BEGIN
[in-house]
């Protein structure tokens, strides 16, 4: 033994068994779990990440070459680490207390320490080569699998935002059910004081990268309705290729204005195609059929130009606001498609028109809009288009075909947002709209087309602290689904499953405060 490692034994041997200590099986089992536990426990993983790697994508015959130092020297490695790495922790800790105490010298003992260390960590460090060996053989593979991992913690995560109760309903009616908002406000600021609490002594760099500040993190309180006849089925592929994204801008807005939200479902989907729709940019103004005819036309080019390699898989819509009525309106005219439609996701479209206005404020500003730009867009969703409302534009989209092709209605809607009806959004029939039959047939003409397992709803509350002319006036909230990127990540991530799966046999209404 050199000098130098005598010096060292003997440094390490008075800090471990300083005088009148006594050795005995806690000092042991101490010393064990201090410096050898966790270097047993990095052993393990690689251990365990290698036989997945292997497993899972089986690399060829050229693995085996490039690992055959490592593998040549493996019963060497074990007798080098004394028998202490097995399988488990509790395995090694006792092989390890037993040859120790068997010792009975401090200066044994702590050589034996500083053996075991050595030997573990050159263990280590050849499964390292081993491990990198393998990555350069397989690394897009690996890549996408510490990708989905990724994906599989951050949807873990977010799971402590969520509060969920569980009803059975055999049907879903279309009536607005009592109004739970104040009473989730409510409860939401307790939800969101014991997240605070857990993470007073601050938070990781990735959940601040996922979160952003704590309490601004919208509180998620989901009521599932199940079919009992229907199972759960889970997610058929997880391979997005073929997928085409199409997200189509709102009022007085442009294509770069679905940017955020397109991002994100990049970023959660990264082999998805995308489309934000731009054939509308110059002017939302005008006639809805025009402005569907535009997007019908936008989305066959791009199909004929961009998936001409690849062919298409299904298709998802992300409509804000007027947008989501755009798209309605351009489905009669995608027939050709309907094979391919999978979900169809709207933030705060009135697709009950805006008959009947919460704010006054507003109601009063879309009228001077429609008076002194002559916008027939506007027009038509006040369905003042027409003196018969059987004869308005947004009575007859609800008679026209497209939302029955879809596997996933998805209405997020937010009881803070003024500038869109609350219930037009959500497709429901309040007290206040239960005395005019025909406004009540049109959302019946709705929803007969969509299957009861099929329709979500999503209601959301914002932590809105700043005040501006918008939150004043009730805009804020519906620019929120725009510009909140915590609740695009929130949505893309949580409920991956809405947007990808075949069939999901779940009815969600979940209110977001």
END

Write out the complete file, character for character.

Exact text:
[in-house]
């Protein structure tokens, strides 16, 4: 033994068994779990990440070459680490207390320490080569699998935002059910004081990268309705290729204005195609059929130009606001498609028109809009288009075909947002709209087309602290689904499953405060 490692034994041997200590099986089992536990426990993983790697994508015959130092020297490695790495922790800790105490010298003992260390960590460090060996053989593979991992913690995560109760309903009616908002406000600021609490002594760099500040993190309180006849089925592929994204801008807005939200479902989907729709940019103004005819036309080019390699898989819509009525309106005219439609996701479209206005404020500003730009867009969703409302534009989209092709209605809607009806959004029939039959047939003409397992709803509350002319006036909230990127990540991530799966046999209404 050199000098130098005598010096060292003997440094390490008075800090471990300083005088009148006594050795005995806690000092042991101490010393064990201090410096050898966790270097047993990095052993393990690689251990365990290698036989997945292997497993899972089986690399060829050229693995085996490039690992055959490592593998040549493996019963060497074990007798080098004394028998202490097995399988488990509790395995090694006792092989390890037993040859120790068997010792009975401090200066044994702590050589034996500083053996075991050595030997573990050159263990280590050849499964390292081993491990990198393998990555350069397989690394897009690996890549996408510490990708989905990724994906599989951050949807873990977010799971402590969520509060969920569980009803059975055999049907879903279309009536607005009592109004739970104040009473989730409510409860939401307790939800969101014991997240605070857990993470007073601050938070990781990735959940601040996922979160952003704590309490601004919208509180998620989901009521599932199940079919009992229907199972759960889970997610058929997880391979997005073929997928085409199409997200189509709102009022007085442009294509770069679905940017955020397109991002994100990049970023959660990264082999998805995308489309934000731009054939509308110059002017939302005008006639809805025009402005569907535009997007019908936008989305066959791009199909004929961009998936001409690849062919298409299904298709998802992300409509804000007027947008989501755009798209309605351009489905009669995608027939050709309907094979391919999978979900169809709207933030705060009135697709009950805006008959009947919460704010006054507003109601009063879309009228001077429609008076002194002559916008027939506007027009038509006040369905003042027409003196018969059987004869308005947004009575007859609800008679026209497209939302029955879809596997996933998805209405997020937010009881803070003024500038869109609350219930037009959500497709429901309040007290206040239960005395005019025909406004009540049109959302019946709705929803007969969509299957009861099929329709979500999503209601959301914002932590809105700043005040501006918008939150004043009730805009804020519906620019929120725009510009909140915590609740695009929130949505893309949580409920991956809405947007990808075949069939999901779940009815969600979940209110977001």